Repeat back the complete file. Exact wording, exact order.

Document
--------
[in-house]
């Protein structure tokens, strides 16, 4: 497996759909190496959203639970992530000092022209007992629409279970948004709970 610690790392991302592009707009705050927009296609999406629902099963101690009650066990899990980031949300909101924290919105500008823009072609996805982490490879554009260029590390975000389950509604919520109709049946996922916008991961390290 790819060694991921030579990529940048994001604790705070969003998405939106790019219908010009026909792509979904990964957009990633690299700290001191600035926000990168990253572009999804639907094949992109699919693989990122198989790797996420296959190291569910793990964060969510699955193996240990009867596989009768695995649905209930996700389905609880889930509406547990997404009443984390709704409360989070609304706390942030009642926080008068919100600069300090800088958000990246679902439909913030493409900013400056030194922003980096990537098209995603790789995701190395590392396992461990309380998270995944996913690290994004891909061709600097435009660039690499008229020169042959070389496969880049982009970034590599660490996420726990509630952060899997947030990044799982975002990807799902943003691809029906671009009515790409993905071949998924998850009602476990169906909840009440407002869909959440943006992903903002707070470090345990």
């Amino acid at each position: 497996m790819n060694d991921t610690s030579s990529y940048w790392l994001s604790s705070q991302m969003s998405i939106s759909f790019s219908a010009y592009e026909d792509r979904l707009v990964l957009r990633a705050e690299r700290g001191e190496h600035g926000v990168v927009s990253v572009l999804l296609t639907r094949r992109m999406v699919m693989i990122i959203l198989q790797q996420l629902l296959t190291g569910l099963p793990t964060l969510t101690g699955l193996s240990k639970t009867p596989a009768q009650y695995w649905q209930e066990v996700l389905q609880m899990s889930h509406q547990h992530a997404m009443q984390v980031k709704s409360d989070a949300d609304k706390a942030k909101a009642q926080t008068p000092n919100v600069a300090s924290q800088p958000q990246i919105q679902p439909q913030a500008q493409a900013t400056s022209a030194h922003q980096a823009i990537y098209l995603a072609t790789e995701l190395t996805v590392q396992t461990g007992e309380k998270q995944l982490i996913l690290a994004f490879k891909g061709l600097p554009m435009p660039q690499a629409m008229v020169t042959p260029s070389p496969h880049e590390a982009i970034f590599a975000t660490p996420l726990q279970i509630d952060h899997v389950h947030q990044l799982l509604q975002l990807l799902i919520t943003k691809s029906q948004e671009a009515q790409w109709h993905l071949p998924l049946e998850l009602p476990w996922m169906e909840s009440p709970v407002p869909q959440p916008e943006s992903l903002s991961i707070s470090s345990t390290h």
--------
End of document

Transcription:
[in-house]
């Protein structure tokens, strides 16, 4: 497996759909190496959203639970992530000092022209007992629409279970948004709970 610690790392991302592009707009705050927009296609999406629902099963101690009650066990899990980031949300909101924290919105500008823009072609996805982490490879554009260029590390975000389950509604919520109709049946996922916008991961390290 790819060694991921030579990529940048994001604790705070969003998405939106790019219908010009026909792509979904990964957009990633690299700290001191600035926000990168990253572009999804639907094949992109699919693989990122198989790797996420296959190291569910793990964060969510699955193996240990009867596989009768695995649905209930996700389905609880889930509406547990997404009443984390709704409360989070609304706390942030009642926080008068919100600069300090800088958000990246679902439909913030493409900013400056030194922003980096990537098209995603790789995701190395590392396992461990309380998270995944996913690290994004891909061709600097435009660039690499008229020169042959070389496969880049982009970034590599660490996420726990509630952060899997947030990044799982975002990807799902943003691809029906671009009515790409993905071949998924998850009602476990169906909840009440407002869909959440943006992903903002707070470090345990």
């Amino acid at each position: 497996m790819n060694d991921t610690s030579s990529y940048w790392l994001s604790s705070q991302m969003s998405i939106s759909f790019s219908a010009y592009e026909d792509r979904l707009v990964l957009r990633a705050e690299r700290g001191e190496h600035g926000v990168v927009s990253v572009l999804l296609t639907r094949r992109m999406v699919m693989i990122i959203l198989q790797q996420l629902l296959t190291g569910l099963p793990t964060l969510t101690g699955l193996s240990k639970t009867p596989a009768q009650y695995w649905q209930e066990v996700l389905q609880m899990s889930h509406q547990h992530a997404m009443q984390v980031k709704s409360d989070a949300d609304k706390a942030k909101a009642q926080t008068p000092n919100v600069a300090s924290q800088p958000q990246i919105q679902p439909q913030a500008q493409a900013t400056s022209a030194h922003q980096a823009i990537y098209l995603a072609t790789e995701l190395t996805v590392q396992t461990g007992e309380k998270q995944l982490i996913l690290a994004f490879k891909g061709l600097p554009m435009p660039q690499a629409m008229v020169t042959p260029s070389p496969h880049e590390a982009i970034f590599a975000t660490p996420l726990q279970i509630d952060h899997v389950h947030q990044l799982l509604q975002l990807l799902i919520t943003k691809s029906q948004e671009a009515q790409w109709h993905l071949p998924l049946e998850l009602p476990w996922m169906e909840s009440p709970v407002p869909q959440p916008e943006s992903l903002s991961i707070s470090s345990t390290h």